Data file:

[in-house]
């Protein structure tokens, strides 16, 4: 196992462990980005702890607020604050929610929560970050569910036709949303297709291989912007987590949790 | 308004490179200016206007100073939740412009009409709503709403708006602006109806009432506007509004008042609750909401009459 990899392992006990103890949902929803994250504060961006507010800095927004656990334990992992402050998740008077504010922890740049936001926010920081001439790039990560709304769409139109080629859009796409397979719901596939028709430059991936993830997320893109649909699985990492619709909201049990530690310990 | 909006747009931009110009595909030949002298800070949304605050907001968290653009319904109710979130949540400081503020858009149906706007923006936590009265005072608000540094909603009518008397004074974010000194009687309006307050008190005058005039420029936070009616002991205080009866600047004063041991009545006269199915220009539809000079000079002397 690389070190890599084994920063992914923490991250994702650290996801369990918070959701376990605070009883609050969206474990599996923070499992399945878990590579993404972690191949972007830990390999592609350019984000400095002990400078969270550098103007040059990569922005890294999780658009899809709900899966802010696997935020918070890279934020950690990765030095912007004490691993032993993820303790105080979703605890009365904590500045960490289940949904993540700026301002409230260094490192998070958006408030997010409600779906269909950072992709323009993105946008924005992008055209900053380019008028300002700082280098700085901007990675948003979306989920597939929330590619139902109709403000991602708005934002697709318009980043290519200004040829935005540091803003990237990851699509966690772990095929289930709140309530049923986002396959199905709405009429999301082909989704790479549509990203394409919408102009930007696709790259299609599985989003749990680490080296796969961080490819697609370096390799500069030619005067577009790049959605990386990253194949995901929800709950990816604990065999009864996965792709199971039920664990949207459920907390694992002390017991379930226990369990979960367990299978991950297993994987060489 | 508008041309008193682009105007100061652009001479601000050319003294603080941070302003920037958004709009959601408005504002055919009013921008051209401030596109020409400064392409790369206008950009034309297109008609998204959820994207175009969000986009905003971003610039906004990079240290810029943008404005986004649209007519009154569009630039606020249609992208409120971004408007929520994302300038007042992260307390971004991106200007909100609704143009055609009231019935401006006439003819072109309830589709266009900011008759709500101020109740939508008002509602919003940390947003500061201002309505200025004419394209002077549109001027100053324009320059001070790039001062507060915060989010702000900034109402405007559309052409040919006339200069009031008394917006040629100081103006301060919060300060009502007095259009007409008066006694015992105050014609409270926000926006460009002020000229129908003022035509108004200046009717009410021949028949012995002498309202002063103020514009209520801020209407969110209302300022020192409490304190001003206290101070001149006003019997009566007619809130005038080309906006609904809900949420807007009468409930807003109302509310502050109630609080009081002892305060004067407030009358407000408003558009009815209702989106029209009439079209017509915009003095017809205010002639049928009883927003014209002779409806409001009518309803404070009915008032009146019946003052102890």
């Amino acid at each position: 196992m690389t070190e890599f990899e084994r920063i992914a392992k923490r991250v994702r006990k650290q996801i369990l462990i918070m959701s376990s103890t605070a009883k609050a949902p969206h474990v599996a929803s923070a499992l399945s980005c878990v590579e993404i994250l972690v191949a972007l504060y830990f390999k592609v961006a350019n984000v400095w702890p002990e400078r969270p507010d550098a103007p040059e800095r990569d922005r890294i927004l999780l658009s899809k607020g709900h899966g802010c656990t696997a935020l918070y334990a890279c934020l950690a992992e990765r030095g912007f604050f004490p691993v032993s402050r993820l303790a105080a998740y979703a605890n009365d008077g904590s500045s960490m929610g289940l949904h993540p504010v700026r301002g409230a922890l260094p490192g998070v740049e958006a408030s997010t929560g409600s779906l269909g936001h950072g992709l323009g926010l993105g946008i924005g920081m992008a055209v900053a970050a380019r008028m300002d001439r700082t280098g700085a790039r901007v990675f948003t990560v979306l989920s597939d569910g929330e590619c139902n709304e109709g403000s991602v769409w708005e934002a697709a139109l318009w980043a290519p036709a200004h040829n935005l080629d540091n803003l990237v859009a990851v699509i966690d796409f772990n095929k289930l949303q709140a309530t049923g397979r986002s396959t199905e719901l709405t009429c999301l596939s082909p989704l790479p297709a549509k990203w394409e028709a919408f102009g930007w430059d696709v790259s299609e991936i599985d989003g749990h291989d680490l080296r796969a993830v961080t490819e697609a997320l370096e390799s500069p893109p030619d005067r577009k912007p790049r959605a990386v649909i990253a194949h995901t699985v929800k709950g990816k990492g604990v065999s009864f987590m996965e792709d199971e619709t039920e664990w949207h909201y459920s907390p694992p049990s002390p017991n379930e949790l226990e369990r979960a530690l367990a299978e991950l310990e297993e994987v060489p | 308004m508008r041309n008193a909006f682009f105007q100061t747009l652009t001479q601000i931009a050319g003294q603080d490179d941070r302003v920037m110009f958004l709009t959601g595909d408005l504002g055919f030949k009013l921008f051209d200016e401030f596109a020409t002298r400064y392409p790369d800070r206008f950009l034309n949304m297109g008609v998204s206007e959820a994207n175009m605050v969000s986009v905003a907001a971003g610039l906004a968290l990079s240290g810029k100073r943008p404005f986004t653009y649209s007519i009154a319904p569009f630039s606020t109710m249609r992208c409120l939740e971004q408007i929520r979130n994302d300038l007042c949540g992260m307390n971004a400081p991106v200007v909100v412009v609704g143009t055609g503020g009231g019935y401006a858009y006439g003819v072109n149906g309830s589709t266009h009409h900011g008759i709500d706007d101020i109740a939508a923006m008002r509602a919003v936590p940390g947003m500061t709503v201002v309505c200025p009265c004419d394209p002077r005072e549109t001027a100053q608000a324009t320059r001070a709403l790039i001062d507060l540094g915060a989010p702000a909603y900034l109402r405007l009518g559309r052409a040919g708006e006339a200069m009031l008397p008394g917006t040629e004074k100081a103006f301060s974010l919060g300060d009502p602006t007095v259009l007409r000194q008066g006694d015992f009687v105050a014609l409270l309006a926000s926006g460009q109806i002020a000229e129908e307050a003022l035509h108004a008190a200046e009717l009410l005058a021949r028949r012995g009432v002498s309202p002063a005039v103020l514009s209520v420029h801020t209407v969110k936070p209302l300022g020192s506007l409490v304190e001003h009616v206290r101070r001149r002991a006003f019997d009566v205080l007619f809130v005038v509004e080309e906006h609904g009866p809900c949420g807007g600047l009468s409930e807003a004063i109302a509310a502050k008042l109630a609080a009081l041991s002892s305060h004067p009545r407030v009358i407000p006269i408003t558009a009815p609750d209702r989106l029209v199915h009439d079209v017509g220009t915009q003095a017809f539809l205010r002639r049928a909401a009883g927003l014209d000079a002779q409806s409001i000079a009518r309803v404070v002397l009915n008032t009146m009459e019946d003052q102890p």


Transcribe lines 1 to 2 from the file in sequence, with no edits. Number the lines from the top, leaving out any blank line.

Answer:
[in-house]
């Protein structure tokens, strides 16, 4: 196992462990980005702890607020604050929610929560970050569910036709949303297709291989912007987590949790 | 308004490179200016206007100073939740412009009409709503709403708006602006109806009432506007509004008042609750909401009459 990899392992006990103890949902929803994250504060961006507010800095927004656990334990992992402050998740008077504010922890740049936001926010920081001439790039990560709304769409139109080629859009796409397979719901596939028709430059991936993830997320893109649909699985990492619709909201049990530690310990 | 909006747009931009110009595909030949002298800070949304605050907001968290653009319904109710979130949540400081503020858009149906706007923006936590009265005072608000540094909603009518008397004074974010000194009687309006307050008190005058005039420029936070009616002991205080009866600047004063041991009545006269199915220009539809000079000079002397 690389070190890599084994920063992914923490991250994702650290996801369990918070959701376990605070009883609050969206474990599996923070499992399945878990590579993404972690191949972007830990390999592609350019984000400095002990400078969270550098103007040059990569922005890294999780658009899809709900899966802010696997935020918070890279934020950690990765030095912007004490691993032993993820303790105080979703605890009365904590500045960490289940949904993540700026301002409230260094490192998070958006408030997010409600779906269909950072992709323009993105946008924005992008055209900053380019008028300002700082280098700085901007990675948003979306989920597939929330590619139902109709403000991602708005934002697709318009980043290519200004040829935005540091803003990237990851699509966690772990095929289930709140309530049923986002396959199905709405009429999301082909989704790479549509990203394409919408102009930007696709790259299609599985989003749990680490080296796969961080490819697609370096390799500069030619005067577009790049959605990386990253194949995901929800709950990816604990065999009864996965792709199971039920664990949207459920907390694992002390017991379930226990369990979960367990299978991950297993994987060489 | 508008041309008193682009105007100061652009001479601000050319003294603080941070302003920037958004709009959601408005504002055919009013921008051209401030596109020409400064392409790369206008950009034309297109008609998204959820994207175009969000986009905003971003610039906004990079240290810029943008404005986004649209007519009154569009630039606020249609992208409120971004408007929520994302300038007042992260307390971004991106200007909100609704143009055609009231019935401006006439003819072109309830589709266009900011008759709500101020109740939508008002509602919003940390947003500061201002309505200025004419394209002077549109001027100053324009320059001070790039001062507060915060989010702000900034109402405007559309052409040919006339200069009031008394917006040629100081103006301060919060300060009502007095259009007409008066006694015992105050014609409270926000926006460009002020000229129908003022035509108004200046009717009410021949028949012995002498309202002063103020514009209520801020209407969110209302300022020192409490304190001003206290101070001149006003019997009566007619809130005038080309906006609904809900949420807007009468409930807003109302509310502050109630609080009081002892305060004067407030009358407000408003558009009815209702989106029209009439079209017509915009003095017809205010002639049928009883927003014209002779409806409001009518309803404070009915008032009146019946003052102890």